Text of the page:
Background: The purpose of this retrospective biomarker study of the Canadian Cancer Trials Group (CCTG) MA.31 randomized phase 3 trial (lapatinib vs trastuzumab) of HER2-positive metastatic breast cancer (MBC) was to evaluate the prognostic and predictive biomarker utility of pretreatment serum programmed death ligand 1 (PD-L1) levels. Methods: CCTG MA.31 accrued 652 HER2-positive patients; 387 had serum available (185 in the trastuzumab arm and 202 in the lapatinib arm). The Ella immunoassay platform (ProteinSimple, San Jose, California) was used to quantitate serum PD-L1 levels. Stepwise forward Cox multivariable analyses were performed for progression-free survival and overall survival (OS). Results: In the whole trial population, continuous pretreatment serum PD-L1 levels were not associated with OS. However, within the trastuzumab arm, a higher continuous pretreatment serum PD-L1 level was significant for shorter OS (hazard ratio [HR], 3.85; P =.04), but within the lapatinib arm, pretreatment serum PD-L1 was not associated with OS (P =.37). In the whole trial, in a multivariable analysis for OS, serum PD-L1 (median cut point) remained a significant independent covariate (HR, 2.38; P =.001). There was a significant interaction between treatment arm and continuous serum PD-L1 (bootstrap method; P =.0025): at or above 214.2 pg/mL (the 89th percentile), serum PD-L1 was associated with significantly shorter OS with trastuzumab treatment versus lapatinib treatment. Conclusions: In the CCTG MA.31 trial, serum PD-L1 was a significant predictive factor: a higher pretreatment serum PD-L1 level was associated with shorter OS with trastuzumab treatment but with longer OS with lapatinib treatment. Immune evasion may decrease the effectiveness of trastuzumab therapy. Further evaluation of elevated serum PD-L1 in advanced breast cancer is warranted to identify patients with HER2-positive MBC who may benefit from novel immune-targeted therapies in addition to trastuzumab.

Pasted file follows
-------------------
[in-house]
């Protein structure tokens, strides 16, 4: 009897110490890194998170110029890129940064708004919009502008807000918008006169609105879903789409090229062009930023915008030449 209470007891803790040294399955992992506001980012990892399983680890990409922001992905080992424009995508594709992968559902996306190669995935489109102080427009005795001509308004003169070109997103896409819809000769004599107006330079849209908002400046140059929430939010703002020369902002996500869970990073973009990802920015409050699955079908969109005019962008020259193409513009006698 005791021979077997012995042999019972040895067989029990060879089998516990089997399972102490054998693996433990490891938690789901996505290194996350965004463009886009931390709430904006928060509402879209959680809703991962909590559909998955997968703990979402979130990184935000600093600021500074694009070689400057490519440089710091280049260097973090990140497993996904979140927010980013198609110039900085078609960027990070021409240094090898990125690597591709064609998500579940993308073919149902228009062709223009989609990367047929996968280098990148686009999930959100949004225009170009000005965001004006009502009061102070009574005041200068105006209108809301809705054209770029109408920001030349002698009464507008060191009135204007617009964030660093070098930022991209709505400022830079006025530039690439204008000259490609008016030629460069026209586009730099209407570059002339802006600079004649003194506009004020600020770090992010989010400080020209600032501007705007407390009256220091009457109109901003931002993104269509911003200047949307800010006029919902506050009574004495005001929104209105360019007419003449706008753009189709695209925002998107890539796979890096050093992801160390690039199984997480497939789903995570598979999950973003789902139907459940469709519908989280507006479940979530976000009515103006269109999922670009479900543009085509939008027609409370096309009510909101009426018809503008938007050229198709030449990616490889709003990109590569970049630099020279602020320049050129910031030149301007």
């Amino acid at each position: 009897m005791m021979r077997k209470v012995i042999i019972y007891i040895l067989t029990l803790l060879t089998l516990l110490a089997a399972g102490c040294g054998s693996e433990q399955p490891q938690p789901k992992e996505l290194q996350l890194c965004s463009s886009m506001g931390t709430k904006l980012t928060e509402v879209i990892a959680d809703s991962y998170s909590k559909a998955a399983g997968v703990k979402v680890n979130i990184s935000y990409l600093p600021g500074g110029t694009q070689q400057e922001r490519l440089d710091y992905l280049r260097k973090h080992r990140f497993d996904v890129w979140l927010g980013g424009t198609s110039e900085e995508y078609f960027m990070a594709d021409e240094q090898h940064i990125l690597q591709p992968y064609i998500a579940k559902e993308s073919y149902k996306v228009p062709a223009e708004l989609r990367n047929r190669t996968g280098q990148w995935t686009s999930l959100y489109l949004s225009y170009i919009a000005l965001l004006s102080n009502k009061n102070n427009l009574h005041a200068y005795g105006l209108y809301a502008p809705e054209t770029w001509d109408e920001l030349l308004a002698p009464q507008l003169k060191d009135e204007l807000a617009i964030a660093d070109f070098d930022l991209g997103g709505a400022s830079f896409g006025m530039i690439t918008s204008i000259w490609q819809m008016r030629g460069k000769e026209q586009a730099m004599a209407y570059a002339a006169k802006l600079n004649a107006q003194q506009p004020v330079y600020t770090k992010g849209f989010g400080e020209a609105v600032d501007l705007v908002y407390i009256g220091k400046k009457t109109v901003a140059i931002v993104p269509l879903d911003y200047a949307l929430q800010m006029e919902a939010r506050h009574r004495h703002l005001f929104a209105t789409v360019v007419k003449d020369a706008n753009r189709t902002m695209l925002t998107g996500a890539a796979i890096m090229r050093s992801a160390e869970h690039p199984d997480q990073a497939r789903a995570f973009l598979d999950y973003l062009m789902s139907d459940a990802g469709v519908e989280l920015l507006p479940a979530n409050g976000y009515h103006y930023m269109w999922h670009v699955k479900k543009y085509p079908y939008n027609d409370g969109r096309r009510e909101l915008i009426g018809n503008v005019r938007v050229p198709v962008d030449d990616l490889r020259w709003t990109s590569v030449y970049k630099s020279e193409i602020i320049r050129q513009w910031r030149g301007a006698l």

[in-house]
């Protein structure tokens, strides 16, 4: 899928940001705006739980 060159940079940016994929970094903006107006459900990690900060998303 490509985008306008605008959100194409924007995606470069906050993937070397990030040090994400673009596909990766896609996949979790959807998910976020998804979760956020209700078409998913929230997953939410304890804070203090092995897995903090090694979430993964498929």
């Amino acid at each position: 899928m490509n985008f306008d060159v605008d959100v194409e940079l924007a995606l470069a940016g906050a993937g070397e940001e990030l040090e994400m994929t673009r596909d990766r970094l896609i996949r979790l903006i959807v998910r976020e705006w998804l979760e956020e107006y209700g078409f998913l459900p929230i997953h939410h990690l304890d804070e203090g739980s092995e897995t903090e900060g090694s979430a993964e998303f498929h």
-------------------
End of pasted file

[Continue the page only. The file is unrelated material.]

All Science Journal Classification (ASJC) codes
- Cancer Research